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Hello. A friend of mine have decided to attempt to start a grass roots development of a mmorpg. We are both tired of the same tired and cookie cutter cloned mmorpgs out there that are all the same. It's a daunting task but even if we could get an alpha copy running on a pc with a few online players we would be happy with that and worry about any commercial paths after that.

So here's my problem. I am the Content Designer and Community Manager of said project with no programming skills. I need a volunteer to help us in his/her free time with basic projects we have no idea how to start on. Obviously we have no funding so it's more of a basement weekend project kind of thing at this stage. I'm willing to work a few years on the idea getting single pieces of the puzzle together over time.

Perhaps someone here can help supply even one piece of that puzzle.

I can be contacted via email at craig.sanderlin@edm-inc.com or at MSN IM at lordpenquin@hotmail.com.

If this post is in the wrong location I apologize but I figured game development might be a good place to start to make my plea. Thank you for your time.

It's a sci-fi mmorpg that concentrates on exploration, construction, crafting and socilization instead of combat. There is combat of course, but it is not the focus. No killing 10 space rats over and over again!

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Last Post by PirateTUX
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well, the first thing you'll need to figure out is if you'll be going with a in-house game engine of your design (you'll need atleast 1 if not more very good programmers).

That option is tough, and if done part time, like Our Genius of a programmer did, you could be doing that for a long time. "Zonker" just recent moved from part-time work to full time on his game engine ( we have investors now), and it adds up to be about 7 years by himself.

Or to look into some of the Game engines available online, and see if the free ones are worth it, or try jump for something that can work for the budget.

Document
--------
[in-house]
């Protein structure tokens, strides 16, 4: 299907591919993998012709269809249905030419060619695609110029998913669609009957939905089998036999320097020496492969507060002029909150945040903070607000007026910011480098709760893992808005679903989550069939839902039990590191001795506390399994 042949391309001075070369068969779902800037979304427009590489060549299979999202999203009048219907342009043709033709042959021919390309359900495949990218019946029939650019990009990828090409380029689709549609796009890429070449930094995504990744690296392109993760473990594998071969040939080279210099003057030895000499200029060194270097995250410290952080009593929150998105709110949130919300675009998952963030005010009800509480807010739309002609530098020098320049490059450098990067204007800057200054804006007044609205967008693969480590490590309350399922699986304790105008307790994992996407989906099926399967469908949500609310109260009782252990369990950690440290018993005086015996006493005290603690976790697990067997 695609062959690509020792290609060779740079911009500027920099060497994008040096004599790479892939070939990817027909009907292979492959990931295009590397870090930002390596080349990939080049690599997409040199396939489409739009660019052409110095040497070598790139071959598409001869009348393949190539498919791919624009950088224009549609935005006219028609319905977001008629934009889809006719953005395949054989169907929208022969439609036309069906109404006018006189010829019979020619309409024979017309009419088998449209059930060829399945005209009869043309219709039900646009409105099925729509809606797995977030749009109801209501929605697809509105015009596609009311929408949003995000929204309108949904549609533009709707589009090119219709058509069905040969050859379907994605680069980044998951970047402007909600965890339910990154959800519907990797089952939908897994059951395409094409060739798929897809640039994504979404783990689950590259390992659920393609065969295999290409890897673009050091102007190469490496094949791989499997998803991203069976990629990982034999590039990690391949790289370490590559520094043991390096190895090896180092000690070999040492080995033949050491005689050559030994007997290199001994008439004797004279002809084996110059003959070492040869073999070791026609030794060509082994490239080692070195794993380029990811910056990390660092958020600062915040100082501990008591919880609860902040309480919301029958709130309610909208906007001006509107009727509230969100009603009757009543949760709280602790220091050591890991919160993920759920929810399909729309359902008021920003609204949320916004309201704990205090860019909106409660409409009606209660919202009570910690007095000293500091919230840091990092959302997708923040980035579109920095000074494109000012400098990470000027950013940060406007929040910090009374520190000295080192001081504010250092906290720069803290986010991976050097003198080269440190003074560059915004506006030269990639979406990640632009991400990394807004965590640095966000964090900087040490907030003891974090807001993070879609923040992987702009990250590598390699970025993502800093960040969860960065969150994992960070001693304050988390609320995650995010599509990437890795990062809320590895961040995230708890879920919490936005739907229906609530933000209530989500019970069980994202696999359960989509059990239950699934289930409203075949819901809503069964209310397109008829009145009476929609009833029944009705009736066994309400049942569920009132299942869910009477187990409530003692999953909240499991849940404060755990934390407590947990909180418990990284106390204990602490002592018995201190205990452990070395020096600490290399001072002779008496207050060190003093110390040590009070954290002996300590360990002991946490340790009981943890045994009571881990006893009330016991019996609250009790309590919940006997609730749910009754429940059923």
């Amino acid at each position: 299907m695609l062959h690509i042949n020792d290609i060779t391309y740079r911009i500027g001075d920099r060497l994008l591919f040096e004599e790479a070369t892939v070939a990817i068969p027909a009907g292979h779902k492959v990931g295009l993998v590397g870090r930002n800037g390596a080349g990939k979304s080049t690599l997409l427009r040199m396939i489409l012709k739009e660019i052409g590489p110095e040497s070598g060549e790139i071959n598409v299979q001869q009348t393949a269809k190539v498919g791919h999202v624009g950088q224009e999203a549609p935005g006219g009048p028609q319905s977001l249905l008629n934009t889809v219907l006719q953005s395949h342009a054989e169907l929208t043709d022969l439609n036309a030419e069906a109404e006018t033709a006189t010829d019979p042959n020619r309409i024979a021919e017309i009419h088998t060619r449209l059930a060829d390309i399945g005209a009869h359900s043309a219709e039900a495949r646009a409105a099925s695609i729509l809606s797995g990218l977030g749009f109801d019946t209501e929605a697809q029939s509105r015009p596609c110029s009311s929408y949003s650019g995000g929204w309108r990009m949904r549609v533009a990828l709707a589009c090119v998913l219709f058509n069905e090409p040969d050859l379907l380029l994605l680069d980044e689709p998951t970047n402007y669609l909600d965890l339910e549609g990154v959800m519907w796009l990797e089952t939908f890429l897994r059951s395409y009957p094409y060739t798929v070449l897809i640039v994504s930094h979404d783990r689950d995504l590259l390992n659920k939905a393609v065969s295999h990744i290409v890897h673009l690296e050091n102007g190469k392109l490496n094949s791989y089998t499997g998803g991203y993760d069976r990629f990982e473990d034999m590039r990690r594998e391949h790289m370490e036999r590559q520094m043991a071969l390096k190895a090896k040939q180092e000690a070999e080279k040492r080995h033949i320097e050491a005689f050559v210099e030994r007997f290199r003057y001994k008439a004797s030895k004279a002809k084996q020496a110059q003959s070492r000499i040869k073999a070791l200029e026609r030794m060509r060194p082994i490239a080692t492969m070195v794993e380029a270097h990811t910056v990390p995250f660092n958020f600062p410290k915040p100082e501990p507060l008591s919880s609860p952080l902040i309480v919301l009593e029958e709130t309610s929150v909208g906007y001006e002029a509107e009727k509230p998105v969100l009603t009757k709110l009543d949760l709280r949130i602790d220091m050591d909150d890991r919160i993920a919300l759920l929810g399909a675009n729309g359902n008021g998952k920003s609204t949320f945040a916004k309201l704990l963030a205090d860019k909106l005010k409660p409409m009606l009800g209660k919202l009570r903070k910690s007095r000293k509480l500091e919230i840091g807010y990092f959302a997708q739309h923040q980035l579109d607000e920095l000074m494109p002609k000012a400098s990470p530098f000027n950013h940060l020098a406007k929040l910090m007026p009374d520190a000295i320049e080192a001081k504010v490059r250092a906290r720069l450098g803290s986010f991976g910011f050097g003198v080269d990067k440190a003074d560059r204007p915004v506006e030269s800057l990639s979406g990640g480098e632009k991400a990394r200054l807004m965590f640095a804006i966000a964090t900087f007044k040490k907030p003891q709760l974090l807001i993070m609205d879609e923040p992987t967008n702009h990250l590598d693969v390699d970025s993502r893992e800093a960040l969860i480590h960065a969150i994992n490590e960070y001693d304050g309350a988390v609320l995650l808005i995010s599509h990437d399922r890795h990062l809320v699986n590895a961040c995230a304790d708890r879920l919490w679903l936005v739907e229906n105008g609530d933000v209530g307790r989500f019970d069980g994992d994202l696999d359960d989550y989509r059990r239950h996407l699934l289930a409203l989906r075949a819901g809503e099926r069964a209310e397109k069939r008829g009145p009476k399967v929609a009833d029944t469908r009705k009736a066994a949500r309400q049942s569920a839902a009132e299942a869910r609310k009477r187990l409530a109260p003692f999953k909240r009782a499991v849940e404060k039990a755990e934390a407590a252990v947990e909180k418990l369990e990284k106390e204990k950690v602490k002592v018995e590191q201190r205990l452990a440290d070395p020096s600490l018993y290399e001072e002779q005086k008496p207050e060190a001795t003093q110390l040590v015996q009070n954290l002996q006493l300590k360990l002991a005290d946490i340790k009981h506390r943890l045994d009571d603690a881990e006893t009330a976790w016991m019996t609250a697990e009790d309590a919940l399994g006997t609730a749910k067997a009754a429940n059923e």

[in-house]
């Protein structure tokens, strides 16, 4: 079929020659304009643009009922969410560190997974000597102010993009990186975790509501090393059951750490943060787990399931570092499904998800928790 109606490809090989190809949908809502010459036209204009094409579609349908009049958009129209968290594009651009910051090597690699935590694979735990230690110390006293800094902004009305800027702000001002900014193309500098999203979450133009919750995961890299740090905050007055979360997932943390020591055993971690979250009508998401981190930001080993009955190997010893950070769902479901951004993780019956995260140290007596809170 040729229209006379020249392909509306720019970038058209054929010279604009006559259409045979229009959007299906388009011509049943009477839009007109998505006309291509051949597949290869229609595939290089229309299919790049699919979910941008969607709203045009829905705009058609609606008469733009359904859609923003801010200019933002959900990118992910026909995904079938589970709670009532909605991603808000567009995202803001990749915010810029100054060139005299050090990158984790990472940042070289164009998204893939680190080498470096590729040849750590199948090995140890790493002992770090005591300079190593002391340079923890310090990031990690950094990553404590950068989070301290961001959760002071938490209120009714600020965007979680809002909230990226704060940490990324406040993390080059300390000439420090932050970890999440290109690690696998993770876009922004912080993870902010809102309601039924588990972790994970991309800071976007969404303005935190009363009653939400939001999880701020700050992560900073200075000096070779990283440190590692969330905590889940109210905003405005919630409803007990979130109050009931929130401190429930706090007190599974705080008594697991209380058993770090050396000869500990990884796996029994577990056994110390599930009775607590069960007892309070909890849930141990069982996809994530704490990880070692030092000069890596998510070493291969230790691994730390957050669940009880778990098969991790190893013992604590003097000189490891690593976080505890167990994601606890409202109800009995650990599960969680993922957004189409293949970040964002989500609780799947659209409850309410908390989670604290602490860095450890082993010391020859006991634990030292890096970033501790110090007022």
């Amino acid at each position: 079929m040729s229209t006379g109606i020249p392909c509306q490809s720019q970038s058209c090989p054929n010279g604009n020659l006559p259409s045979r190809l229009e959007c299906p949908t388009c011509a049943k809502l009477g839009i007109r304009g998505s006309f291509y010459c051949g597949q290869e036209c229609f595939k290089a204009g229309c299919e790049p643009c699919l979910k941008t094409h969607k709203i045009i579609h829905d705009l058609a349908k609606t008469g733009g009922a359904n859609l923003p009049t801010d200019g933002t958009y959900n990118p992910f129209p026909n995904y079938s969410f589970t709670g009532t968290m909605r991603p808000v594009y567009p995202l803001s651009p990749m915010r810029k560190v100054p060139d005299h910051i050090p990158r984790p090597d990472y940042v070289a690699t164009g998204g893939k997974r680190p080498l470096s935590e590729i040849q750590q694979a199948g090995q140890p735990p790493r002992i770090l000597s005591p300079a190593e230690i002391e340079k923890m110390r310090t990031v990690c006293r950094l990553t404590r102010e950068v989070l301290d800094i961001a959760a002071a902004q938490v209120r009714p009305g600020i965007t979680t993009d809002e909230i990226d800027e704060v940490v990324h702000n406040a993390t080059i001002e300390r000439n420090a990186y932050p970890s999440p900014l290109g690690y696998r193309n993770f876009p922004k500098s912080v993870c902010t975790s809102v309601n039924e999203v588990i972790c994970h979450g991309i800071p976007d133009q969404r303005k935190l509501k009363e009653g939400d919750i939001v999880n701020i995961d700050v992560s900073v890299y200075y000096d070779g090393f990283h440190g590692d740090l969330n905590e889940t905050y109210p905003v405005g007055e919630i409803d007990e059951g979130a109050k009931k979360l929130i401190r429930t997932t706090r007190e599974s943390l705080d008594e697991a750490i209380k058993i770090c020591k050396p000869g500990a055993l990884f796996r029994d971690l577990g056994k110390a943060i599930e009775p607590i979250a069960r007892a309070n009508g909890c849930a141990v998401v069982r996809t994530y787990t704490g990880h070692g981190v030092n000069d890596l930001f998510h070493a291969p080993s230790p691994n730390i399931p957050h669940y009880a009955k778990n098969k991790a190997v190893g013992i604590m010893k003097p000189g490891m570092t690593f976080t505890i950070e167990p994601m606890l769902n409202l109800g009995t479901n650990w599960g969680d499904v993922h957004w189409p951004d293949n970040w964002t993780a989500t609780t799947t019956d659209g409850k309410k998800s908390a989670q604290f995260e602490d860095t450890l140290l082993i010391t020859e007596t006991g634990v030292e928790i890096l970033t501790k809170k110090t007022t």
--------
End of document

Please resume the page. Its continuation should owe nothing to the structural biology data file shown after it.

At the end of the day, starting from the very beginning, and wanting to get away from the cookie-cutter clones as you say you'll need some good programmers, and artists to work of unique content, all which you might already realise, but what you have to remember, this is a project they could be on for many years.
Find some good friends for that sort of trust and belief is not going to be easy to find.

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I am aware that it is an uphill (read 90 degrees) battle but I feel it's worth a try. I never considered one of the pre-build engines for sale because it's not a typical mmo. Not only will there be ground based avatars but there will be ground based vehicles, space ships, and atmospheric flight. I'm not aware of an existing engine that has programming to support that. I've heard multiverse has picked up the Firefly licence from fox though so perhaps it has something to support it. Perhaps it's worth toying with at least for some concept work.

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True, most of the low cost ones won't do exactly as you want, especially if it is as you said abit non-standard. But it will be an easier building block, to then add to it, than starting from fresh, unless you have the experience in building them from scratch or the time and persistence to learn.

C4 Engine and DX Studio, do offer some very decent options and flexibility, it's worth researching those too. I often refered to www.devmaster.net when i've had to get more info on game engines and programming in general.

C4 Engine
http://www.devmaster.net/engines/engine_details.php?id=42

DX Studio
http://www.devmaster.net/engines/engine_details.php?id=448

Best of luck, with the project.

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Kudos on taking the leap. It's quite a learning experience building one of these monsters. It takes knowledge in just about every aspect of computing, from software development to distaster recovery to networking to database design (if you go that route) to... well, you get the idea. I'm three years into the process and still learning.

I commend you on the choice of developing from scratch, though I will tell you that everything you've been told is right: it's much, much more difficult. The up-side is, of course, that you'll have a total understanding on how the whole thing works, which can be really helpful when chasing bugs. The downside is, however, it'll be quite some time before you're actually playing your own game. Patience is a huge part of it.

I'll tell you this from our experiences so far: it can be done, but you've got to stick with it, even when you don't seem to be getting anywhere. Design your protocol carefully, it is KEY to your success. You can learn anything if you decide you want to. Things don't have to work right... they just have to LOOK like they work right. You'll learn more about Newtonian physics than you ever really wanted to. Cannon balls bounce on water... wait... you won't need to know that.

And in space, no one can hear you scream.

Good luck!

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